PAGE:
Ten’s share slips to just 8.3% on Friday night as it struggles without Big Bash cricket

Ten’s share of the television viewing audience fell to just 8.3% on Friday night as it struggled against the news offerings from rivals Seven and Nine, and its former saving grace over the summer months, the Big Bash League, which now resides on Seven.

The poor performance comes despite Ten insisting it would continue to stack its programming slate with strong content throughout the non-ratings period to make up for its lack of sport.

The Big Bash was previously a ratings winner for Ten

In previous summers, Ten has relied on short-form cricket format the Big Bash League to secure strong ratings. Ten lost the rights to the Big Bash in a sporting rights shake-up which now sees Seven and subscription television service Foxtel broadcast the various cricket formats.

Last night on Seven, the highest-rating session of the Big Bash between the Sydney Thunder and Melbourne Stars had 578,000 metro viewers, according to OzTAM’s preliminary overnight metro ratings. With the addition of regional figures, this climbed to 855,000.

Ten’s prime-time offering of Jamie’s Quick & Easy Christmas had just 262,000 metro viewers and 358,000 nationally.

Ten has been left without a sport to plug its summer programming holes, but chief content officer Beverley McGarvey said the network had a plan in place to operate with strong programs across 50 weeks of the year, instead of just the 40 weeks which constitute the official ratings period.

McGarvey said at Advertising Week in August that the focus would be on domestic entertainment formats.

“Obviously we were very disappointed with how the cricket played out at the time,” she said back in August. “We will invest that money [that Ten would have spent on cricket rights] into domestic entertainment.

“So what we have said publicly, and what we are doing, is we will program a full domestic entertainment schedule about 50 weeks a year… So we will effectively take a few weeks off at Christmas and go hard against sport the rest of the year – which benefits the audience. If you want to watch the cricket or the tennis, great, there’s a big audience for that – we’ll do something different.”

McGarvey also noted at the time that increased competition from streaming services and changing viewer habits, mean local TV networks can no longer rely on international drama formats to bring in sizeable audiences – like Ten used to with NCIS.

“There’s always something good to watch, there’s always somewhere else to go, so it forces us all to be better,” she said. “I think the quality of content across the board has actually got better – if you’re a consumer and you’re part of the audience, you will have really good choices. There’s something for you basically all of the time, so it’s forced us all to be better at what we do,” she said.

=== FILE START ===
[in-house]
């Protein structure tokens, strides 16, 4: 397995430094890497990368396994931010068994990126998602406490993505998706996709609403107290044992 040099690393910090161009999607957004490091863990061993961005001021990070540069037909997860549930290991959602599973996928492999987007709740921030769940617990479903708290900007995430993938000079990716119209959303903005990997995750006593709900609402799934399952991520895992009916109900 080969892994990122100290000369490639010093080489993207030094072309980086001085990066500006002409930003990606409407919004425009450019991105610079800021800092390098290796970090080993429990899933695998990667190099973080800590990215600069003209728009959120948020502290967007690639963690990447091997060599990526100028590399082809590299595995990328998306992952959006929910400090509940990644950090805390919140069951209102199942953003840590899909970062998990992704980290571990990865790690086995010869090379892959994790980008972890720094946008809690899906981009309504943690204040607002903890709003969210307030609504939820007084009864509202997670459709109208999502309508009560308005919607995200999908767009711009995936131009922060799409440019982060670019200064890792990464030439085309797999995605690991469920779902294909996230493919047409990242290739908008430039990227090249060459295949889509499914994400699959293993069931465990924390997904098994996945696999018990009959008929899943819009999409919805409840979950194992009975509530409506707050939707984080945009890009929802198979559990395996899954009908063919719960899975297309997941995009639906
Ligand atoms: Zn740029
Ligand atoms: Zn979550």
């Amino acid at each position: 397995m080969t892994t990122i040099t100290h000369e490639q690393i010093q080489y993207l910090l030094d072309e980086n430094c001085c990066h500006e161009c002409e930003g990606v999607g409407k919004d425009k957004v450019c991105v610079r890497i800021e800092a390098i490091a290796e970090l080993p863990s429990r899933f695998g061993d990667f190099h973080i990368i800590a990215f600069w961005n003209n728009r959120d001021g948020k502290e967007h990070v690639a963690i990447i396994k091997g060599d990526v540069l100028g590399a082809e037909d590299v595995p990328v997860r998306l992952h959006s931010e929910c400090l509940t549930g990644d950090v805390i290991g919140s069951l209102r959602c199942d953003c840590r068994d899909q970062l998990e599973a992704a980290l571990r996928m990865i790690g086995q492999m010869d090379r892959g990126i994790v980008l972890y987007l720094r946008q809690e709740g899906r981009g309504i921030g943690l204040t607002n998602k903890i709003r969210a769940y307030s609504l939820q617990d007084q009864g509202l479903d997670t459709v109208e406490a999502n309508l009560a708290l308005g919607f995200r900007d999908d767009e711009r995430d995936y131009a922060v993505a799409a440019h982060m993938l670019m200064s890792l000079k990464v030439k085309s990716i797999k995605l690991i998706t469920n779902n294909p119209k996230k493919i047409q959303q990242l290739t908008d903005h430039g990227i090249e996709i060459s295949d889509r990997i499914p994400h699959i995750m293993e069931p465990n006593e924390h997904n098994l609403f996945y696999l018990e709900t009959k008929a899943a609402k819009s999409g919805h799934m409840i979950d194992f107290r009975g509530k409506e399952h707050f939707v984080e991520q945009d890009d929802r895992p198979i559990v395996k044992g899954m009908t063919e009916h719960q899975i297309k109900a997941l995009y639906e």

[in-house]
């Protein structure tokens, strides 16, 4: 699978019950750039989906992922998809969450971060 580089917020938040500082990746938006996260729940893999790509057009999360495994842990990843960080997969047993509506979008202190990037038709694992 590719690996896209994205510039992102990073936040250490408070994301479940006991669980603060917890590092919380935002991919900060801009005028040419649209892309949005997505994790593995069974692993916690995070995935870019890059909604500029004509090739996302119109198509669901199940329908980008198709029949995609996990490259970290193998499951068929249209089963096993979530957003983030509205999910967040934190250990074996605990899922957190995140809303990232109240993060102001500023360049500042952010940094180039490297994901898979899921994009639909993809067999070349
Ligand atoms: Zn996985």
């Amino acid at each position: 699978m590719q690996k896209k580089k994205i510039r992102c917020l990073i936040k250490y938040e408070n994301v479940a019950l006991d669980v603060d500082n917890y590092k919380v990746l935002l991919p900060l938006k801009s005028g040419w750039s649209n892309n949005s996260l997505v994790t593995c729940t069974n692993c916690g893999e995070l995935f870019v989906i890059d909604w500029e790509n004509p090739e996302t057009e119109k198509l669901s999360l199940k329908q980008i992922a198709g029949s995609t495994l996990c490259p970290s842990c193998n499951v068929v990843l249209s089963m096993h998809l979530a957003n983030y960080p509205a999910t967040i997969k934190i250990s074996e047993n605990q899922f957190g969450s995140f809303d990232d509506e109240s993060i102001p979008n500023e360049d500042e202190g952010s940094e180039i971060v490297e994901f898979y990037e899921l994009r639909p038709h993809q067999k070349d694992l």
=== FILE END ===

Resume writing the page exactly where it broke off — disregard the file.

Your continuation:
McGarvey: Disappointed with how the cricket rights battle played out 

“What works for us is big entertainment, mass-appeal content – good stories about Australian people really well told. That works for us. And, you know, five years ago, probably you would have seen more international products on the main schedule than you do now.”

This was not the case for Ten last night, however, with its top-rating program being the newly-revamped Ten News First, which pulled in 375,000 metro viewers and 503,000 across the country.

The Project’s first half hour at 6:30pm had 197,000 metro viewers (298,000 nationally), which climbed to 294,000 at 7pm (or 407,000 nationally).

Nine’s prime-time offering of A Legendary Christmas with John Legend also struggled against the cricket on Seven, with just 234,000 metro viewers and 310,000 nationally, however the network was propped up by its earlier news offering.

Nine News narrowly won the news battle in the metro markets, with 801,000 viewers, compared to Seven’s 796,000. The rankings switched with the addition of regional viewers, with Seven taking out the win (1.170m) over Nine (1.023m).

In the breakfast battle, ongoing intrigue and scrutiny surrounding ousted host Karl Stefanovic wasn’t enough for Nine’s Today to beat Seven’s Sunrise. Today had 231,000 metro viewers, compared to Sunrise’s 259,000, although Today was the clear winner in Sydney (77,000 compared to 64,000). On a national level, Sunrise was also victorious, clocking up 463,000 over Today’s 338,000.

Overall, cricket and news helped Seven to an easy victory with a 20.7% share for its primary channel, over Nine’s 16.3%. The ABC placed third on 13.5%, while Ten languished in fourth on 8.3%. SBS had 6.2% of the audience.

The most-watched multi-channel on Friday night was Ten Bold (formerly Ten Boss), with 4.3% of the audience, but even that was not enough to rearrange the rankings on a network basis.

Seven Network won the night with a commanding 32.2%, while Nine Network was on 24.8%. ABC Network had 19.3%, while Ten had 14.6% and SBS 9.1%.

The ABC has beaten Ten on a primary channel and network basis every day of the ratings week so far (Sunday through to Friday).


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